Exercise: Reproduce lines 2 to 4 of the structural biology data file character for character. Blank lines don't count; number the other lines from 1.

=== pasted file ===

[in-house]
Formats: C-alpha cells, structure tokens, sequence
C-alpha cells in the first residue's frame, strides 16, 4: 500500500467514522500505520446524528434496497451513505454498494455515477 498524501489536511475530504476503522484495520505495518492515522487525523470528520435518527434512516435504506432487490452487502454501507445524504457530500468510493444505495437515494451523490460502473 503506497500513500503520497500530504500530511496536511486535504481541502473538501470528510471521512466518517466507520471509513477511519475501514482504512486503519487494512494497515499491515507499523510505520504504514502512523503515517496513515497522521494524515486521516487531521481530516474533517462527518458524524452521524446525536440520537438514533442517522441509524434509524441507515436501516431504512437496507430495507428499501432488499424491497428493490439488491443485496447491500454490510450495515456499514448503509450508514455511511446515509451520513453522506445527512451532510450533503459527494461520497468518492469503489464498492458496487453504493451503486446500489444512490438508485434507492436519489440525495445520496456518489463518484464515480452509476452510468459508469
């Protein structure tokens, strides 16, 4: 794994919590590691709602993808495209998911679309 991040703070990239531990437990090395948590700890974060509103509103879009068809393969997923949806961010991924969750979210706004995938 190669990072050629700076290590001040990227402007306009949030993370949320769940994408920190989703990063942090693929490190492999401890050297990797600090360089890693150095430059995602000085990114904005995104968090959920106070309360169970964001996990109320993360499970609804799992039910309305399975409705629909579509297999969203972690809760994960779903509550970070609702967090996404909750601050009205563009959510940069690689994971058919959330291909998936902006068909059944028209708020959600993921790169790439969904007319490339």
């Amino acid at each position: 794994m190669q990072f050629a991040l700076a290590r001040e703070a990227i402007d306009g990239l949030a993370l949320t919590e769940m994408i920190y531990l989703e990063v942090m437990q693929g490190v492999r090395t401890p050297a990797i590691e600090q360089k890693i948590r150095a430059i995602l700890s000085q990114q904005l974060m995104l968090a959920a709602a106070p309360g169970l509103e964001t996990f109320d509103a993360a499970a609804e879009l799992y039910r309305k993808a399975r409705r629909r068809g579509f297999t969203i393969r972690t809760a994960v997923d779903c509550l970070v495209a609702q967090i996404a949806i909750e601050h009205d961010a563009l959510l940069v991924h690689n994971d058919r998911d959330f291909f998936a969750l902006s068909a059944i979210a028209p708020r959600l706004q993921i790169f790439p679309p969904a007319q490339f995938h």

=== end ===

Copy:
Formats: C-alpha cells, structure tokens, sequence
C-alpha cells in the first residue's frame, strides 16, 4: 500500500467514522500505520446524528434496497451513505454498494455515477 498524501489536511475530504476503522484495520505495518492515522487525523470528520435518527434512516435504506432487490452487502454501507445524504457530500468510493444505495437515494451523490460502473 503506497500513500503520497500530504500530511496536511486535504481541502473538501470528510471521512466518517466507520471509513477511519475501514482504512486503519487494512494497515499491515507499523510505520504504514502512523503515517496513515497522521494524515486521516487531521481530516474533517462527518458524524452521524446525536440520537438514533442517522441509524434509524441507515436501516431504512437496507430495507428499501432488499424491497428493490439488491443485496447491500454490510450495515456499514448503509450508514455511511446515509451520513453522506445527512451532510450533503459527494461520497468518492469503489464498492458496487453504493451503486446500489444512490438508485434507492436519489440525495445520496456518489463518484464515480452509476452510468459508469
């Protein structure tokens, strides 16, 4: 794994919590590691709602993808495209998911679309 991040703070990239531990437990090395948590700890974060509103509103879009068809393969997923949806961010991924969750979210706004995938 190669990072050629700076290590001040990227402007306009949030993370949320769940994408920190989703990063942090693929490190492999401890050297990797600090360089890693150095430059995602000085990114904005995104968090959920106070309360169970964001996990109320993360499970609804799992039910309305399975409705629909579509297999969203972690809760994960779903509550970070609702967090996404909750601050009205563009959510940069690689994971058919959330291909998936902006068909059944028209708020959600993921790169790439969904007319490339």